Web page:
Ok, COVID. Thanks for the curveball.
We know that increased time at work can negatively impact work-life balance, but what about the coronavirus pandemic?
Last year was difficult for everyone, but the veterinary profession seemed to be particularly battered by the pandemic. With everyone staying home and buying or adopting pets, many clinics saw and are still seeing, what seems like an endless number of appointments. Many clinics are booked out weeks in advance for new clients, an anomaly for the field.
This pandemic brought many team members to the point of burnout and exhaustion. Across the 15 clinics I worked for last year, I saw teams become progressively more stressed by the wake of the pandemic, from the ever-constant threat of becoming ill to rampant poor behavior by clients.
So where are we now?
My work-life balance took a hit, did yours? It often felt as though I were working on an endless loop of too many hours, that I was teetering on the edge of exhaustion, and that many clinics were looking to me for answers for how to make it better. Unfortunately, I had no magic solution for them.
Many colleagues feel the same, with nearly 54% reporting that the pandemic negatively impacted their work-life balance. Only 26% felt that they were not negatively impacted, and the remainder were neutral. It Is likely that the full impacts of the pandemic on this profession are yet to be seen, but it is clear the increased workloads and strain on mental and physical health has taken a toll on our work-life balance.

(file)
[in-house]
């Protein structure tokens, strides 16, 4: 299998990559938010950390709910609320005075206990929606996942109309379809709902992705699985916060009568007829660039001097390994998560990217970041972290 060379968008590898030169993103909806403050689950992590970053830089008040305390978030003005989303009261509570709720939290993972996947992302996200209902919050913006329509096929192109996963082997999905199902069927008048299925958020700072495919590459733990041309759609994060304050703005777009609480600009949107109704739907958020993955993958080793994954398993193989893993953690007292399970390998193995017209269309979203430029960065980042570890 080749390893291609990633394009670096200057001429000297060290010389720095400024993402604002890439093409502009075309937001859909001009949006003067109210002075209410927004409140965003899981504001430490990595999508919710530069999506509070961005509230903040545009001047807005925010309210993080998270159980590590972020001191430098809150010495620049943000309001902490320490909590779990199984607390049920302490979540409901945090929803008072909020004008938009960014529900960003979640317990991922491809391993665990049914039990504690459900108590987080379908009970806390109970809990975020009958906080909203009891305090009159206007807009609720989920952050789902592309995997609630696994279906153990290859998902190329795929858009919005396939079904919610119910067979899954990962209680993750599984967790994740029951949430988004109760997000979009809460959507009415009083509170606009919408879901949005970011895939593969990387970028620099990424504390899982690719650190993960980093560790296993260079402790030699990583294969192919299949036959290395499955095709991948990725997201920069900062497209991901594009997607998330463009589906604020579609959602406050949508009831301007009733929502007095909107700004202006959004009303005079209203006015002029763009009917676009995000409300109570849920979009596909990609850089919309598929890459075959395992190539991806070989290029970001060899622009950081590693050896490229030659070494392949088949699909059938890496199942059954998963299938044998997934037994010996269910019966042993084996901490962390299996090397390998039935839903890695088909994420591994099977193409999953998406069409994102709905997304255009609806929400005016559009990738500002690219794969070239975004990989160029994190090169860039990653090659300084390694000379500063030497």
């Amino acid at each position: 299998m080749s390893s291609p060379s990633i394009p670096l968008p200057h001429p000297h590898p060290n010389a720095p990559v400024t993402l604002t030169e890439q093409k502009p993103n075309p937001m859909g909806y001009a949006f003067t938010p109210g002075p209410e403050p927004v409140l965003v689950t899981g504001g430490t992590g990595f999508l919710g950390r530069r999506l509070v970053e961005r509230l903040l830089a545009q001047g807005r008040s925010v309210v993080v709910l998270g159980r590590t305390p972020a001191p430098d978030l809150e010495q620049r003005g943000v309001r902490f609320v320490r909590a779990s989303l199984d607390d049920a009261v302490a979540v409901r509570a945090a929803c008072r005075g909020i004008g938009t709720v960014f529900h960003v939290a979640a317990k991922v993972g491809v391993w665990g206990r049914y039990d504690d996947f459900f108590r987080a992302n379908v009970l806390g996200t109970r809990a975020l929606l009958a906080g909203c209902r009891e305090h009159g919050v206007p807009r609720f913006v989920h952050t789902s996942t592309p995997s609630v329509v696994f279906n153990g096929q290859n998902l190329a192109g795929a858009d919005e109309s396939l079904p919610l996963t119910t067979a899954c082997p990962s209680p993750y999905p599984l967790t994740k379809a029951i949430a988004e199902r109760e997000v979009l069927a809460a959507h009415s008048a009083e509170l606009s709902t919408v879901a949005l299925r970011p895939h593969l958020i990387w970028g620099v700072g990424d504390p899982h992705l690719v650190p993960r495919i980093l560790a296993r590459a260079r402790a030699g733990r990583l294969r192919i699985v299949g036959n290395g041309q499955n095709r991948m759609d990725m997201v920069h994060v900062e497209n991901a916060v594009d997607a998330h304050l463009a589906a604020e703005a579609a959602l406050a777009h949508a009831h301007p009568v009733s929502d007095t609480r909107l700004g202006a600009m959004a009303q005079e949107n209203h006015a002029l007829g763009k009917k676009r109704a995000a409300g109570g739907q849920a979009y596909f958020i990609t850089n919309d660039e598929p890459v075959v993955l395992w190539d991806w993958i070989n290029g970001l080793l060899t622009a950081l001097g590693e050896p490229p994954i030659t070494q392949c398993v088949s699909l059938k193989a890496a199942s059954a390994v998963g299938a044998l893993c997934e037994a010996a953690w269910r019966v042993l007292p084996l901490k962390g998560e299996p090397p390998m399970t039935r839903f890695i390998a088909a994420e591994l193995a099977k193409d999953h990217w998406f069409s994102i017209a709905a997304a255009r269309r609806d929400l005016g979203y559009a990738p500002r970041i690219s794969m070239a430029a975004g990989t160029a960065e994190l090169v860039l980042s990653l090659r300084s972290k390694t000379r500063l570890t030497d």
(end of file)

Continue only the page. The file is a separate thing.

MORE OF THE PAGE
Where does that leave us, and what can we do to improve?
In the final question of the survey, colleagues were asked what could improve their work-life balance. They could choose from more paid vacation, fewer days with longer hours, more days with fewer hours, paid sick leave, an increase in pay, and other. More paid vacation was the top choice at 28%, but an increase in pay and other were closely behind. As discussed above, more time away and an increase in pay seems to be favored by those least and most satisfied with their current work-life balance, respectively.
For the 21.7% that chose other, which were 62 of the 286 respondents, what did they say? For many, it came down to less time spent working. Many wanted less on-call, to leave on time, and to not feel guilty for taking time off.
Another large portion was a combination of more time off and increase in pay. These respondents wanted their time off not to affect their pay, which is a concern for many on production-based pay. For most of the rest, it came down to staffing. Many clinics are feeling the squeeze of being short-staffed or being inefficiently run during a year when most clinics are doing whatever they can simply to stay above water with excess appointment requests.
We need to spend more time doing the things we love so that we can start to appreciate and re-learn to love what we do.
As a profession, we need to do a better job of meeting the needs of individuals. Not all employees necessarily want the same benefits when it comes time for that contract discussion. Some are going to value more time away whereas others want that raise you had planned to give. As associates, you need to be vocal about what you need from your employer. Do not be afraid to ask for more paid time off in lieu of that raise. Take care of yourself.
- Tomasi, S., et al. (January 2019). Suicide among veterinarians in the United States from 1979 through 2015. Journal of the American Veterinary Medical Association, 104-112.
- Wong, K., et al. (June 2019). The Effect of Long Working Hours and Overtime on Occupational Health: A Meta-Analysis of Evidence from 1998 to 2018. International Journal of Environmental Research and Public Health, 2102